It's nice to know that you can live to an exceptional age and not be an invalid.
Now let's look at the psychology of all this.
Many studies have found that regular exercise is good for treating depression and improving your overall mental well-being, but what I'd like to examine is how it affects your self-confidence. The self-efficacy theory, developed by renowned Stanford University professor Albert Bandura, holds that we become stronger — better, in a way — through persistence and overcoming obstacles.
Say you're in poor physical shape and make a determined effort to change your eating habits and adopt regular exercise. And say your efforts are successful. You've achieved a degree of mastery that boosts self-confidence. This success raises your expectations, and you then try to achieve more ambitious goals.
Ultimately, the sky's the limit
Using diet and exercise to get in shape takes planning, patience and persistence. Being successful at it helps you become a problem solver and righteous goal achiever, spurring you to successes in other aspects of your life.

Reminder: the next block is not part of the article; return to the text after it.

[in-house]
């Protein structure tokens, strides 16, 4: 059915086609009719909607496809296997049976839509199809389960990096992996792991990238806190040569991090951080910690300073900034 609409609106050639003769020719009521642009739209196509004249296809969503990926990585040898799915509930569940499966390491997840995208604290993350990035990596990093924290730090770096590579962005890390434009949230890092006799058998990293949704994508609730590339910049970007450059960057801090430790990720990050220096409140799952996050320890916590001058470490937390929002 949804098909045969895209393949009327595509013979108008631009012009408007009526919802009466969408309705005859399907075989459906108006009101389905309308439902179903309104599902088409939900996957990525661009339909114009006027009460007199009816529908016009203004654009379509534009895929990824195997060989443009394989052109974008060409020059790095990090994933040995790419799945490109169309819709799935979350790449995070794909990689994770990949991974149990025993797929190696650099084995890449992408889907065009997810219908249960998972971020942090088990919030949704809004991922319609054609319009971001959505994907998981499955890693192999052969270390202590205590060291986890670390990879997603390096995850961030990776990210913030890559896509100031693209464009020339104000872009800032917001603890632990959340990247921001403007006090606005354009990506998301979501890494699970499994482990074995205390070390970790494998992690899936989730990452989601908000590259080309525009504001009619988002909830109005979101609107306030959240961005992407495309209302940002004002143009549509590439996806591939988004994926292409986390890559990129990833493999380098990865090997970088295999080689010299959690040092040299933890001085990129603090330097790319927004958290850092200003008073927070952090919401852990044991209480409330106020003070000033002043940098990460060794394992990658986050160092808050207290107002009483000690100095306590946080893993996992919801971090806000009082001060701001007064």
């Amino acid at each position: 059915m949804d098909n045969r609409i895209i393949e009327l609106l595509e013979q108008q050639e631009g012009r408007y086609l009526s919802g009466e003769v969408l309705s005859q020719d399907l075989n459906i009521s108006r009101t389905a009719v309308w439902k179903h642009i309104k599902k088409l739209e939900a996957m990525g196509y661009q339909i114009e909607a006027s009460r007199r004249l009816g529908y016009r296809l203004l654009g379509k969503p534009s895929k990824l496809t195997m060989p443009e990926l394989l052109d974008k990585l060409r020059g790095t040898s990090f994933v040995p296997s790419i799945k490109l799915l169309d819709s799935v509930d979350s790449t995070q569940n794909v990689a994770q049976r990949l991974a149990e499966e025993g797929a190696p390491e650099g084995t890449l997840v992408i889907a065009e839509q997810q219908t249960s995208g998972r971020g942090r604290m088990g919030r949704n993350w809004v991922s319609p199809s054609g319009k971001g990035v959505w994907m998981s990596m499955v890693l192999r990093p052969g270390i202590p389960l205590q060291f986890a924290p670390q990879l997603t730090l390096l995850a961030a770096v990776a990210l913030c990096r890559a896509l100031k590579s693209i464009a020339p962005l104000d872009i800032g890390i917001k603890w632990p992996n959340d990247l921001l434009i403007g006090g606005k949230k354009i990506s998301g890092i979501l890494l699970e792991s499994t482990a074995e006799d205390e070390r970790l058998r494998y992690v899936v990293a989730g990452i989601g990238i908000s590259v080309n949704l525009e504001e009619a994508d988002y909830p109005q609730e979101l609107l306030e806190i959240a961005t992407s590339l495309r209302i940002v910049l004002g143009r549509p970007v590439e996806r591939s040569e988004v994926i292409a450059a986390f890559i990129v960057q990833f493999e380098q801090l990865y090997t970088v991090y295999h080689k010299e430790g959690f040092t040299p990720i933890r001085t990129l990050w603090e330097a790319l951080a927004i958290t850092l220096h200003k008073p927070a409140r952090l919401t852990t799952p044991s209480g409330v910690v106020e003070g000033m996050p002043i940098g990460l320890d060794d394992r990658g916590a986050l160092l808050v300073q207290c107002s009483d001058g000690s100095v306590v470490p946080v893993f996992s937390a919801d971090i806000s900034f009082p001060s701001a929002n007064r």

The diet-and-exercise approach changes you from the inside out — for the better. This is something that no surgeon, no matter how fancy the degrees hanging on the wall or how hefty the bill, can accomplish.
That isn't to say that lifestyle and cosmetic surgery offer a cut-and-dried either/or choice. Many people live healthy and active lifestyles yet still get some strategic nipping, tucking and sandblasting to improve their appearance, and that's all cool.
But if you've got the opportunity to achieve your goals in a non-surgical manner, then consider doing it. Your body (and inner self) will thank you.
Fell is a certified strength and conditioning specialist in Calgary, Canada.